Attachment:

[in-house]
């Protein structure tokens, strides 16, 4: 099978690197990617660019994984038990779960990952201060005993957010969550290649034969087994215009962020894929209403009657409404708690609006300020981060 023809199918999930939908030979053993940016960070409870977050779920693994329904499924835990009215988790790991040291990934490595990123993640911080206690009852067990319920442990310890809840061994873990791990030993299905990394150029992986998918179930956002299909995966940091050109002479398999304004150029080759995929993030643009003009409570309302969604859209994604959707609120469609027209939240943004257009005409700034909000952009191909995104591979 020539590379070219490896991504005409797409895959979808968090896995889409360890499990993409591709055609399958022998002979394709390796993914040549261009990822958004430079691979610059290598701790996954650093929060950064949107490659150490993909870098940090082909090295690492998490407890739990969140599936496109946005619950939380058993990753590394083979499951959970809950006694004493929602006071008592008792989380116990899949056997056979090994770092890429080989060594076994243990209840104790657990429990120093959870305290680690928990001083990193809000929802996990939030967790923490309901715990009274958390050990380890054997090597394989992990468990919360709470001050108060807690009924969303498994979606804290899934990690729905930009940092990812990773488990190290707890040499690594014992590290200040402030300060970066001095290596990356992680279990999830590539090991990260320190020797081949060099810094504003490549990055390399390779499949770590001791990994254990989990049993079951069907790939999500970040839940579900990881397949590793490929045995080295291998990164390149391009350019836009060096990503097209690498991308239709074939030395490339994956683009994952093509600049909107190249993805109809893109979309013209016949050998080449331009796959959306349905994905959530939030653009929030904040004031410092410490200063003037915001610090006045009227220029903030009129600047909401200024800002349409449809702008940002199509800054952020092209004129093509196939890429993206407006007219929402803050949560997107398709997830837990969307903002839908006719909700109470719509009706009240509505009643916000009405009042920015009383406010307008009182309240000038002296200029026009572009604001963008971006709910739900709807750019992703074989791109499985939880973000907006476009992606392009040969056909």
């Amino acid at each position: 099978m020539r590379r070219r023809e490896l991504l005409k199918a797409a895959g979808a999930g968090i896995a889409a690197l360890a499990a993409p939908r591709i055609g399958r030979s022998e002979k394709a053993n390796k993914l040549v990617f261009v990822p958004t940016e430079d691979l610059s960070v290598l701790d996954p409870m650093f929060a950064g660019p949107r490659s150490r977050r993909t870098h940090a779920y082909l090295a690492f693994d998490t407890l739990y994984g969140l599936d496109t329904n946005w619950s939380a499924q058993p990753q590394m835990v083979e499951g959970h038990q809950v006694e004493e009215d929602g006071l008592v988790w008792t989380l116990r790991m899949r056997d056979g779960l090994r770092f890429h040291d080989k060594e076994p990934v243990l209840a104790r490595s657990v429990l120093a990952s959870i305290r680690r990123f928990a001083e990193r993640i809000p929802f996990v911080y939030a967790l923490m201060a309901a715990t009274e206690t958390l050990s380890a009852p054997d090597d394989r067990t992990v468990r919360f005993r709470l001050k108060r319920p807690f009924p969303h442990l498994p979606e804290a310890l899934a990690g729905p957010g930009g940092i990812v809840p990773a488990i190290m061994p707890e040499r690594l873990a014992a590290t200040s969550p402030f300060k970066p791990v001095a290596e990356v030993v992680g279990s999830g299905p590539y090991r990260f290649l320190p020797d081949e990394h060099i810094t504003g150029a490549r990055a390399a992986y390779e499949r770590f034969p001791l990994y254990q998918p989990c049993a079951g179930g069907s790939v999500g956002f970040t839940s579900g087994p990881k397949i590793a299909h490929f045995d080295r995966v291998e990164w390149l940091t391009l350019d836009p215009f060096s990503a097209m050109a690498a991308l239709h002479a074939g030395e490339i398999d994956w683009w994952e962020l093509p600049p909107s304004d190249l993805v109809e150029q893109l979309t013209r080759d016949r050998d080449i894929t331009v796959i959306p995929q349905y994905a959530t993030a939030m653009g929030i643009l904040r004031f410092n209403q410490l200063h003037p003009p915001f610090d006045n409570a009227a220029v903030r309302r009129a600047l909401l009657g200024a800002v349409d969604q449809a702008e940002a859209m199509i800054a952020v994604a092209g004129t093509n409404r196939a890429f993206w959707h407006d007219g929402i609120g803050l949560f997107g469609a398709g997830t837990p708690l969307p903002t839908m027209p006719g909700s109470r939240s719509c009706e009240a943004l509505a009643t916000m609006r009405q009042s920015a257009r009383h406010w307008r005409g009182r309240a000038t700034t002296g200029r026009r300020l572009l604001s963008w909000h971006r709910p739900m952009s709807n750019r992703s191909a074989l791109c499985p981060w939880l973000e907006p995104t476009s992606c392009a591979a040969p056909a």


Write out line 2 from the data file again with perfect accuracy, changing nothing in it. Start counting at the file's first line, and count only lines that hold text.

């Protein structure tokens, strides 16, 4: 099978690197990617660019994984038990779960990952201060005993957010969550290649034969087994215009962020894929209403009657409404708690609006300020981060 023809199918999930939908030979053993940016960070409870977050779920693994329904499924835990009215988790790991040291990934490595990123993640911080206690009852067990319920442990310890809840061994873990791990030993299905990394150029992986998918179930956002299909995966940091050109002479398999304004150029080759995929993030643009003009409570309302969604859209994604959707609120469609027209939240943004257009005409700034909000952009191909995104591979 020539590379070219490896991504005409797409895959979808968090896995889409360890499990993409591709055609399958022998002979394709390796993914040549261009990822958004430079691979610059290598701790996954650093929060950064949107490659150490993909870098940090082909090295690492998490407890739990969140599936496109946005619950939380058993990753590394083979499951959970809950006694004493929602006071008592008792989380116990899949056997056979090994770092890429080989060594076994243990209840104790657990429990120093959870305290680690928990001083990193809000929802996990939030967790923490309901715990009274958390050990380890054997090597394989992990468990919360709470001050108060807690009924969303498994979606804290899934990690729905930009940092990812990773488990190290707890040499690594014992590290200040402030300060970066001095290596990356992680279990999830590539090991990260320190020797081949060099810094504003490549990055390399390779499949770590001791990994254990989990049993079951069907790939999500970040839940579900990881397949590793490929045995080295291998990164390149391009350019836009060096990503097209690498991308239709074939030395490339994956683009994952093509600049909107190249993805109809893109979309013209016949050998080449331009796959959306349905994905959530939030653009929030904040004031410092410490200063003037915001610090006045009227220029903030009129600047909401200024800002349409449809702008940002199509800054952020092209004129093509196939890429993206407006007219929402803050949560997107398709997830837990969307903002839908006719909700109470719509009706009240509505009643916000009405009042920015009383406010307008009182309240000038002296200029026009572009604001963008971006709910739900709807750019992703074989791109499985939880973000907006476009992606392009040969056909």